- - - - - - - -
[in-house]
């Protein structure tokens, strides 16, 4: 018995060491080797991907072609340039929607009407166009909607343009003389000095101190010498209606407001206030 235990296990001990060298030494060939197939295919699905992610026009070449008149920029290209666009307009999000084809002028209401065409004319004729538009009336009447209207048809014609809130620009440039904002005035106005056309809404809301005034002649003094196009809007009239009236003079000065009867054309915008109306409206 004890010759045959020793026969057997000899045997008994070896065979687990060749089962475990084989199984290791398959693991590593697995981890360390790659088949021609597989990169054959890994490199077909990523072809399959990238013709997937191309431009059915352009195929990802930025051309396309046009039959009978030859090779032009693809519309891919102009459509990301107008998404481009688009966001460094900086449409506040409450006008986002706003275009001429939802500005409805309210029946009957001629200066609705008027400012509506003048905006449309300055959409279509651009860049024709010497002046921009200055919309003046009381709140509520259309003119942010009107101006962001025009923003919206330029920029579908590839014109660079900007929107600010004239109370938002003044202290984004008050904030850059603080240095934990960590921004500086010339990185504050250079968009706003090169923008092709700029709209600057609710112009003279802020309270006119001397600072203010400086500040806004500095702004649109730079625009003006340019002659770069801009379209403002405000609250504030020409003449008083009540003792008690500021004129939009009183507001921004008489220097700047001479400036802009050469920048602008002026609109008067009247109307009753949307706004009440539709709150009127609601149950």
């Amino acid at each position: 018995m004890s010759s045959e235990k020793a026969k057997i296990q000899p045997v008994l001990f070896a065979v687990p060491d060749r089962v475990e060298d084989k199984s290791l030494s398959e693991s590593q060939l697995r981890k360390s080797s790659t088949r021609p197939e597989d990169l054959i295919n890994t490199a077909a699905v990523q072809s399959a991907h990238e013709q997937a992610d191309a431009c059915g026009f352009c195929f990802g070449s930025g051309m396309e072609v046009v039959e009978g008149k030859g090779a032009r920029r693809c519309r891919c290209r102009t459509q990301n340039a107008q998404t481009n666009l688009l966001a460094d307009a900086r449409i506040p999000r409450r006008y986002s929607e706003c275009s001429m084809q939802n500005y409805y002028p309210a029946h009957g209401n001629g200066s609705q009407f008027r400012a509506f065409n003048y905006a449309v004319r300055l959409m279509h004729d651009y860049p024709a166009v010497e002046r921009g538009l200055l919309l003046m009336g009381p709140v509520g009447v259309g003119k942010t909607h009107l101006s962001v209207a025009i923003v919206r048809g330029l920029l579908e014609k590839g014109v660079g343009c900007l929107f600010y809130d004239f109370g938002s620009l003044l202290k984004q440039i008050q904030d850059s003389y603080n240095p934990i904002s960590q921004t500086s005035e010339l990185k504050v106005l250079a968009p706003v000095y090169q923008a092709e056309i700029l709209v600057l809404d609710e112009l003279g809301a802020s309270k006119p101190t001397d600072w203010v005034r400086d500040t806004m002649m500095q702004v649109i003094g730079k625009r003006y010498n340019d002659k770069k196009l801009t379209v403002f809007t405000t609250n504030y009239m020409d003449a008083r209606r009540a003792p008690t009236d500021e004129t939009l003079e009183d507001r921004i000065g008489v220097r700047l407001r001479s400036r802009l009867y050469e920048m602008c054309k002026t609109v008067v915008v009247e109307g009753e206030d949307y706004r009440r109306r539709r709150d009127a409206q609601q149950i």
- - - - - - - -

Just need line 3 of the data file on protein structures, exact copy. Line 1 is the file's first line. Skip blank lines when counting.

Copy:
């Amino acid at each position: 018995m004890s010759s045959e235990k020793a026969k057997i296990q000899p045997v008994l001990f070896a065979v687990p060491d060749r089962v475990e060298d084989k199984s290791l030494s398959e693991s590593q060939l697995r981890k360390s080797s790659t088949r021609p197939e597989d990169l054959i295919n890994t490199a077909a699905v990523q072809s399959a991907h990238e013709q997937a992610d191309a431009c059915g026009f352009c195929f990802g070449s930025g051309m396309e072609v046009v039959e009978g008149k030859g090779a032009r920029r693809c519309r891919c290209r102009t459509q990301n340039a107008q998404t481009n666009l688009l966001a460094d307009a900086r449409i506040p999000r409450r006008y986002s929607e706003c275009s001429m084809q939802n500005y409805y002028p309210a029946h009957g209401n001629g200066s609705q009407f008027r400012a509506f065409n003048y905006a449309v004319r300055l959409m279509h004729d651009y860049p024709a166009v010497e002046r921009g538009l200055l919309l003046m009336g009381p709140v509520g009447v259309g003119k942010t909607h009107l101006s962001v209207a025009i923003v919206r048809g330029l920029l579908e014609k590839g014109v660079g343009c900007l929107f600010y809130d004239f109370g938002s620009l003044l202290k984004q440039i008050q904030d850059s003389y603080n240095p934990i904002s960590q921004t500086s005035e010339l990185k504050v106005l250079a968009p706003v000095y090169q923008a092709e056309i700029l709209v600057l809404d609710e112009l003279g809301a802020s309270k006119p101190t001397d600072w203010v005034r400086d500040t806004m002649m500095q702004v649109i003094g730079k625009r003006y010498n340019d002659k770069k196009l801009t379209v403002f809007t405000t609250n504030y009239m020409d003449a008083r209606r009540a003792p008690t009236d500021e004129t939009l003079e009183d507001r921004i000065g008489v220097r700047l407001r001479s400036r802009l009867y050469e920048m602008c054309k002026t609109v008067v915008v009247e109307g009753e206030d949307y706004r009440r109306r539709r709150d009127a409206q609601q149950i």